Many health experts consider garlic to be a superfood due to its numerous health benefits. Garlic is rich in healthy compounds known as allicins that can help to protect against cancer and heart disease. Unfortunately, cooking garlic destroys the garlic's ability to make allicin and makes cooked garlic generally not as beneficial as raw garlic. Nonetheless, it still may be possible to get some health benefits from cooked garlic.
Health Benefits of Garlic
Garlic has been used medicinally for thousands of years. Many different cultures have learned to use garlic for its benefits to the immune system and its ability to fight infections. In addition to helping the immune system, garlic has a number of positive effects on heart health. The University of Maryland Medical Center explains that garlic can lower cholesterol levels and lower blood pressure. Garlic also has some anti-cancer properties that can help to prevent cancer and also reduce cancer symptoms in cancer patients.
Allicin Is Made by Raw Garlic
Most of the health benefits of garlic are attributed to the compound allicin. This heart disease and cancer-fighting compound is formed from garlic when a compound called alliin in garlic comes into contact with the garlic enzyme alliinase when raw garlic is cut, crushed or chewed. When you heat or cook garlic, alliinase becomes inactivated, preventing the production of allicin. As a result, cooking garlic decreases many of its health benefits, according to the American Academy of Family Physicians.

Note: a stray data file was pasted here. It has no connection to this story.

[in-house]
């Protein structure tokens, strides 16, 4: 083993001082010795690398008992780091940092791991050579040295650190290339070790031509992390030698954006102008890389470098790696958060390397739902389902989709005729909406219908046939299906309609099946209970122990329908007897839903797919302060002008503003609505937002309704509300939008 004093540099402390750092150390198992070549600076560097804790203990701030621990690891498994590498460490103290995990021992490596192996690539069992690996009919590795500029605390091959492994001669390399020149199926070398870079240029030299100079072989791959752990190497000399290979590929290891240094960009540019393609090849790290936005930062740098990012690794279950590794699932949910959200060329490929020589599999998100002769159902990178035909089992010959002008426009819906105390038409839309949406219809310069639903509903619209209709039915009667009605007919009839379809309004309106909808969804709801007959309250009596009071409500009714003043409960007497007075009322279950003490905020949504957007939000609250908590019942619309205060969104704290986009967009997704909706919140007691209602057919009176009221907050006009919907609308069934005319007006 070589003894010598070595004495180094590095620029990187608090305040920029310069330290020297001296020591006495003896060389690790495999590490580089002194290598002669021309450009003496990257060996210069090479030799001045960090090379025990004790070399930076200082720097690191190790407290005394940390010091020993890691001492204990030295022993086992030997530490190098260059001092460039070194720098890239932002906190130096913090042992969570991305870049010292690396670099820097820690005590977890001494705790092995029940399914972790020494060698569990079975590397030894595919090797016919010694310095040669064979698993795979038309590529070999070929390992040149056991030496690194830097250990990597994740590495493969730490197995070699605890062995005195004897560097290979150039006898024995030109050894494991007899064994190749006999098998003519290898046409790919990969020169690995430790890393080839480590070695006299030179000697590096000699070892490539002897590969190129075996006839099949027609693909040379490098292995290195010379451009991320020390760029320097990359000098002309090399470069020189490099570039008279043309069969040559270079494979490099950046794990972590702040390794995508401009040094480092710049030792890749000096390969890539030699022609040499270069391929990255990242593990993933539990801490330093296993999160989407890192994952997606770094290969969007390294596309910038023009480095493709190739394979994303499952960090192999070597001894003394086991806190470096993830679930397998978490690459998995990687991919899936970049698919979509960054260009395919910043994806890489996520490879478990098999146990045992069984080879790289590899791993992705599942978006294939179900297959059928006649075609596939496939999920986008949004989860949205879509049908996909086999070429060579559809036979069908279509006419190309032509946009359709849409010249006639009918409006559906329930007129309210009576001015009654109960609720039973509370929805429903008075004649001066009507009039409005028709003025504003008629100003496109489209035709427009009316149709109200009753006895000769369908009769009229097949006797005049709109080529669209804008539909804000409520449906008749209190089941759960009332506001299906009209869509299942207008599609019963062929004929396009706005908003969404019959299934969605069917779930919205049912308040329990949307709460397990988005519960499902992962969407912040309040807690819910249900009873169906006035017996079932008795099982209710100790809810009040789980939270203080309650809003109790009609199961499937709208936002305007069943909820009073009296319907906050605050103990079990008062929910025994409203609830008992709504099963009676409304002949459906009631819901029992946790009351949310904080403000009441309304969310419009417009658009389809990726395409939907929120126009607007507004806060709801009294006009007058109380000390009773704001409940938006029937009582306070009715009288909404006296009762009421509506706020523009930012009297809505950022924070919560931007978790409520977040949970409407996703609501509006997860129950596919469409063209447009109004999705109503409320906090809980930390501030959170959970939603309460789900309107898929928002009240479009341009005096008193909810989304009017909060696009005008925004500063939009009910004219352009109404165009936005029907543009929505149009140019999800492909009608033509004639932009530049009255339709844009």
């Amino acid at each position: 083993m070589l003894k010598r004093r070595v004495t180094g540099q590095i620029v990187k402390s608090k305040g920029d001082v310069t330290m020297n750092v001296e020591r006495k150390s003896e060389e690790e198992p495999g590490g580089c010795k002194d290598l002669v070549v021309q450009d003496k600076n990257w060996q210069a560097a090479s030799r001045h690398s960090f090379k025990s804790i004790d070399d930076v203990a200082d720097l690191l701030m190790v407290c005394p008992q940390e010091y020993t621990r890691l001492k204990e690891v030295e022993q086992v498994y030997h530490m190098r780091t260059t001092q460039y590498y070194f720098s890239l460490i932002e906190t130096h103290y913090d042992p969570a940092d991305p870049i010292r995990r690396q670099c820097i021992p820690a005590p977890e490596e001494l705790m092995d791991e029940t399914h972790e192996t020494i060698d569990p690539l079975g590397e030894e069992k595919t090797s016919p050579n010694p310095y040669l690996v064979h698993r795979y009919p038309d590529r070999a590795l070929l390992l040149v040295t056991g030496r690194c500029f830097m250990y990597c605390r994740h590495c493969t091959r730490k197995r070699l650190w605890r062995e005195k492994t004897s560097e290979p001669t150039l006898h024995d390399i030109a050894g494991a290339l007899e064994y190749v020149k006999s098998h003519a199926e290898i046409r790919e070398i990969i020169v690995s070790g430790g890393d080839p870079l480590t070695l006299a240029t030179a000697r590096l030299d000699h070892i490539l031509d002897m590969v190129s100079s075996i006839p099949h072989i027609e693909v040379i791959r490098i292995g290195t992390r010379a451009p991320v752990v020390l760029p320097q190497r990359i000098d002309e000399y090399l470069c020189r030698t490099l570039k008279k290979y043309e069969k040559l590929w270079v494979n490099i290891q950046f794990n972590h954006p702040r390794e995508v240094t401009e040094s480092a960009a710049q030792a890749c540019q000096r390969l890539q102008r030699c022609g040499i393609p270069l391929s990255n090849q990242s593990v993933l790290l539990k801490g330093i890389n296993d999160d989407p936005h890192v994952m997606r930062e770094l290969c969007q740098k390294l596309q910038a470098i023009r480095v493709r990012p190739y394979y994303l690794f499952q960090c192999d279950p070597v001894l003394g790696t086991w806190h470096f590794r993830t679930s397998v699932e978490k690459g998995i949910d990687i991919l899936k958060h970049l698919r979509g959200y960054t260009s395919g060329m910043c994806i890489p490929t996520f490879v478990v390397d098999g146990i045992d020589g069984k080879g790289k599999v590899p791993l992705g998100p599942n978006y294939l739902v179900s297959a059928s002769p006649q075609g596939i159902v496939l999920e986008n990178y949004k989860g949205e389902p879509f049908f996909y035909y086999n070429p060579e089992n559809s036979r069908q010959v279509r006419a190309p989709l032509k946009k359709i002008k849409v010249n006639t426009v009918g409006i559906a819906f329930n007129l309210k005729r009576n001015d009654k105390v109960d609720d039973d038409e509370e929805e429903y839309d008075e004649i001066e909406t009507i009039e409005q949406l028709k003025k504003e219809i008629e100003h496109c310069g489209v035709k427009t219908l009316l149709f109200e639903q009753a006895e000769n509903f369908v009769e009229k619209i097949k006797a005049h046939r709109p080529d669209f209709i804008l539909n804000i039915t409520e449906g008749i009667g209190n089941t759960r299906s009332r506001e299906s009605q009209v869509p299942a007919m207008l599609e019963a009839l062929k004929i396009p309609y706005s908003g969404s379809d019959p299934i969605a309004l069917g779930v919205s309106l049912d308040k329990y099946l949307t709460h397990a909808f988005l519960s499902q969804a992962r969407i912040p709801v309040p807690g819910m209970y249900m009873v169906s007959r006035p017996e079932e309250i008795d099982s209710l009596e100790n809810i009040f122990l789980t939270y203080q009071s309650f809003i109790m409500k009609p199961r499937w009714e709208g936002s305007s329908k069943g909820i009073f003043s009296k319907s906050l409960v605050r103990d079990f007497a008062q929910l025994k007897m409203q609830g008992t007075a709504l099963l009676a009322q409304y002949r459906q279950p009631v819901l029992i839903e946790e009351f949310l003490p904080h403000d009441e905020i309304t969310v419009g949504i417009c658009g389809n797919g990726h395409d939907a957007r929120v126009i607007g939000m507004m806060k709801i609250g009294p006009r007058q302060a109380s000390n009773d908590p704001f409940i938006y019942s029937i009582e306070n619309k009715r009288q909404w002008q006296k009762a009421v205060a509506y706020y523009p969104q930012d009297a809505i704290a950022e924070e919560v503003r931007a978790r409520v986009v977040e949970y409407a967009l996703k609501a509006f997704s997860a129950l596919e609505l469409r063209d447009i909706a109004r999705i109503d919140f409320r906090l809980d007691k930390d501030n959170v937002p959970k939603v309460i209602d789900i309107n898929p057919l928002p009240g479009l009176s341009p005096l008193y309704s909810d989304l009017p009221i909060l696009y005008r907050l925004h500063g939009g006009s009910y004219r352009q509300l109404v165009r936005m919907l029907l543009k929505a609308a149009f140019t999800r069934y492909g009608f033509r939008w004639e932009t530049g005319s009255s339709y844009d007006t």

Raw and Cooked Garlic Fight Cancer
In addition to allicin, garlic also contains other compounds that can help fight cancer. Unlike allicin, these compounds might not be inactivated by cooking and can help to prevent some cancers even if garlic is cooked. This may explain why diets rich in either raw or cooked garlic can help to prevent stomach and colon cancer, according to the National Cancer Institute.
How to Best Cook Garlic
Cooking garlic destroys the ability of the garlic to make allicin, the main health-promoting component of garlic. Still, it may be possible to prepare cooked garlic with allicin levels similar to raw garlic. A report by Science Daily explains that if raw garlic is first chopped and then allowed to sit for 45 minutes, it can produce allicin. Once allicin is produced by this raw garlic preparaton, the garlic can be cooked with minimal loss of allicin. According to this report, cooked garlic prepared in this manner is similar in its anti-cancer effects to raw garlic.